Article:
Federal

Oct 18, 2012

Craig Thomson’s legal bill mounts, clock ticks on case

Craig Thomson faces an enormous legal bill to defend allegations around his time at the Health Services Union. Crikey intern Nicholas McCallum speaks to a legal eagle about the case.

The Gillard government is keeping its distance from besieged independent MP Craig Thomson, raising serious questions about how the crossbencher will pay for his defence in a trial that one industrial law expert expects to continue past the next federal election.

3 comments

Leave a comment

3 thoughts on “Craig Thomson’s legal bill mounts, clock ticks on case

  1. Scott Grant

    A great example of the innate corruption at the heart of our legal system. An MHR with a salary higher than most (90% ?) has “serious questions” about how he will pay for his defence, and that ” . . . legal costs alone could send (him) bankrupt”. What hope would the rest of us have, if we had to defend ourselves in court?

    If we assume that money spent on lawyers is not simply frivolous, and has a genuine bearing on the outcome of court cases, then that means “justice” can be bought. Does anyone else find this worrying?

  2. Edward James

    @ Scott Grant. Defending oneself in court is way beyond the fiscal resources of most taxpayers. That and the fact government has a history of legislating to get around a court ruling. Consider the High Court ruling in favor of the property owners who wanted more money for their commercial properties in Parramatta, when Parramatta council intended to gift the property to GROCON for an enormous PPP development right in the centre of Parramatta. Government regulated the law to permit council to take the land pursuant to the Just Lands Acquisition Act. And the waste compaction plant near Auburn / Clyde. Local ratepayers wont their fight to block a proposal to use the old railway goods adn marshaling yards. Premier Carr famously came out onto the steps of parliament and said to a media scrum it dose not matter what the Land and Environment Court have ruled. We will simply legislate to permit it. Many of us may be defamed and libeled with impunity because effective representation cost money. Often the litigant with the deepest pockets will win. Not always but often enough to frighten most people into silence. Every time I publish an allegation identifying corruption and abuse of due process. I reflect on the fact that the truth is not always a defense should someone resolve to move my political actions from the court public opinion into the law courts. And try to send me broke. I have worried about the cost of pursuing due process for almost fourteen years. Most people looking on do not understand if government disenfranchises one person they disenfranchise us all! Edward James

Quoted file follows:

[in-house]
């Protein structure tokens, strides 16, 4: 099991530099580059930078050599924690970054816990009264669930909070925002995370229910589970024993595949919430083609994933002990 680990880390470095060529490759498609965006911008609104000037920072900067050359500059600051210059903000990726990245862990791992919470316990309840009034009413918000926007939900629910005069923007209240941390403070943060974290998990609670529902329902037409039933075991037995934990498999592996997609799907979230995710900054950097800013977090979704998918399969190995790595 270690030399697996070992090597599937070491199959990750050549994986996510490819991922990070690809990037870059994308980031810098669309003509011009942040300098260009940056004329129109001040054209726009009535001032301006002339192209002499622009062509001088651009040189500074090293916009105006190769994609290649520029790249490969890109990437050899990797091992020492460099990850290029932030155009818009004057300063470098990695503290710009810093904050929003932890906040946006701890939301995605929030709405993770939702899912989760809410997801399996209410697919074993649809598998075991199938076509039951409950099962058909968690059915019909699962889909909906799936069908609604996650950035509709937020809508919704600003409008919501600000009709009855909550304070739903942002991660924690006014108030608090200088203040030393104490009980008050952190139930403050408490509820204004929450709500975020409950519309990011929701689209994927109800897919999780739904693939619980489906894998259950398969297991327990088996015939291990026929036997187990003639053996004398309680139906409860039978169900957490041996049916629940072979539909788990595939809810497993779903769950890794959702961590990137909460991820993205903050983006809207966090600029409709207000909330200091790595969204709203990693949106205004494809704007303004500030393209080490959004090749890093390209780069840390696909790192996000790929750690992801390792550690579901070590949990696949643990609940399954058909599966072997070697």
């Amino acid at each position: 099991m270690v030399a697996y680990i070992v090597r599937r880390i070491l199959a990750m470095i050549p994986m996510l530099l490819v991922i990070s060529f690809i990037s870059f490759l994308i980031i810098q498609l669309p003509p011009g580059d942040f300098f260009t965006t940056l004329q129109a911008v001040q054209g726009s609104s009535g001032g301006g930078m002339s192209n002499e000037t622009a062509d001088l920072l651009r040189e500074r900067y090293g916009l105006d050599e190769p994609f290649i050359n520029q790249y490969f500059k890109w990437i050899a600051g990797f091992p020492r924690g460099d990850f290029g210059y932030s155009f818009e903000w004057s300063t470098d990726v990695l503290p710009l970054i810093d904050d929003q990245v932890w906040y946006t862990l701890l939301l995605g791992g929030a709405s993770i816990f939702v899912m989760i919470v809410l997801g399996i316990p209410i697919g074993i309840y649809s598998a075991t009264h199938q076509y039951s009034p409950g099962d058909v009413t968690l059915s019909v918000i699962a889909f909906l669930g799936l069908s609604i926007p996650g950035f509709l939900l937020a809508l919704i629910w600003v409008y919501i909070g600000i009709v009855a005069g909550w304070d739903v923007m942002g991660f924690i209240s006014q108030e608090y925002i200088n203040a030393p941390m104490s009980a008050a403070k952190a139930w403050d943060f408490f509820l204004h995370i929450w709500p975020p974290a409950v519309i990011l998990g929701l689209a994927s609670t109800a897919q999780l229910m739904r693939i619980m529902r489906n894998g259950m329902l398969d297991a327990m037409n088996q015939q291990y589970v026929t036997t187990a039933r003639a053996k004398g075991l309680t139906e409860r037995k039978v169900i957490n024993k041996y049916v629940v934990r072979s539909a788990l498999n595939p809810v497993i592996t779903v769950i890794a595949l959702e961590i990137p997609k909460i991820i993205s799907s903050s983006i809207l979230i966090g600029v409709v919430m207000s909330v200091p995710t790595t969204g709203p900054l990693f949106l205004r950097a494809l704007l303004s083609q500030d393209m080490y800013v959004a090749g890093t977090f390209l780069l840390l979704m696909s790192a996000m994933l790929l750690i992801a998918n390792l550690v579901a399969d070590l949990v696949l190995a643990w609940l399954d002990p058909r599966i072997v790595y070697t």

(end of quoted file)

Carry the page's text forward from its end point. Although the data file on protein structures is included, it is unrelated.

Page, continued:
3. Warren Joffe

    Does anyone remember Dietrich’s case in which the majority of the High Court said a prosecution for a serious offence like drug trafficking couldn’t proceed without proper legal assistance being provided to the defendant if he couldn’t afford it himself. That was about his getting a “fair trial”. But wouldn’t the same reasoning apply in Thomson’s case, albeit one whose serious consequences don’t appear to include going to gaol? Maybe not, but wouldn’t the taking of the point guarantee that his case might string out for over a year, finally ending up in the High Court?

Share this article with a friend

Just fill out the fields below and we'll send your friend a link to this article along with a message from you.

Your details

Your friend's details

Sending...